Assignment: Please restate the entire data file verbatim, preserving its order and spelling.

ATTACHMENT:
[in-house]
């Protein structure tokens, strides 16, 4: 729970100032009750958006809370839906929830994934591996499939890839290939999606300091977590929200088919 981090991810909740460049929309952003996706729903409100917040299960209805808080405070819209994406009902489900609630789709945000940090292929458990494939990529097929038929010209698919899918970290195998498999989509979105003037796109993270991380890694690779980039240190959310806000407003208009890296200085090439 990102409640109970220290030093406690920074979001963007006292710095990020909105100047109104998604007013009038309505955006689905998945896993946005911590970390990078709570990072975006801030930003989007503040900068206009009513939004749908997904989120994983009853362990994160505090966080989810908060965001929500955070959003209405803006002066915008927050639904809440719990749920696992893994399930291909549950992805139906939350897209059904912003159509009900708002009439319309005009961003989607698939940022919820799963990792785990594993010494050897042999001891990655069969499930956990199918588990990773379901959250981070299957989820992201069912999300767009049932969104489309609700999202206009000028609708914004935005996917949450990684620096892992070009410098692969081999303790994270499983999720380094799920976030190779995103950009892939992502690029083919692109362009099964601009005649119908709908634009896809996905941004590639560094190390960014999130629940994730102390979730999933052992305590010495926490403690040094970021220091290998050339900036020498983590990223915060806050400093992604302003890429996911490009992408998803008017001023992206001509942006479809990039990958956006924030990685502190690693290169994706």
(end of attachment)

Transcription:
[in-house]
């Protein structure tokens, strides 16, 4: 729970100032009750958006809370839906929830994934591996499939890839290939999606300091977590929200088919 981090991810909740460049929309952003996706729903409100917040299960209805808080405070819209994406009902489900609630789709945000940090292929458990494939990529097929038929010209698919899918970290195998498999989509979105003037796109993270991380890694690779980039240190959310806000407003208009890296200085090439 990102409640109970220290030093406690920074979001963007006292710095990020909105100047109104998604007013009038309505955006689905998945896993946005911590970390990078709570990072975006801030930003989007503040900068206009009513939004749908997904989120994983009853362990994160505090966080989810908060965001929500955070959003209405803006002066915008927050639904809440719990749920696992893994399930291909549950992805139906939350897209059904912003159509009900708002009439319309005009961003989607698939940022919820799963990792785990594993010494050897042999001891990655069969499930956990199918588990990773379901959250981070299957989820992201069912999300767009049932969104489309609700999202206009000028609708914004935005996917949450990684620096892992070009410098692969081999303790994270499983999720380094799920976030190779995103950009892939992502690029083919692109362009099964601009005649119908709908634009896809996905941004590639560094190390960014999130629940994730102390979730999933052992305590010495926490403690040094970021220091290998050339900036020498983590990223915060806050400093992604302003890429996911490009992408998803008017001023992206001509942006479809990039990958956006924030990685502190690693290169994706």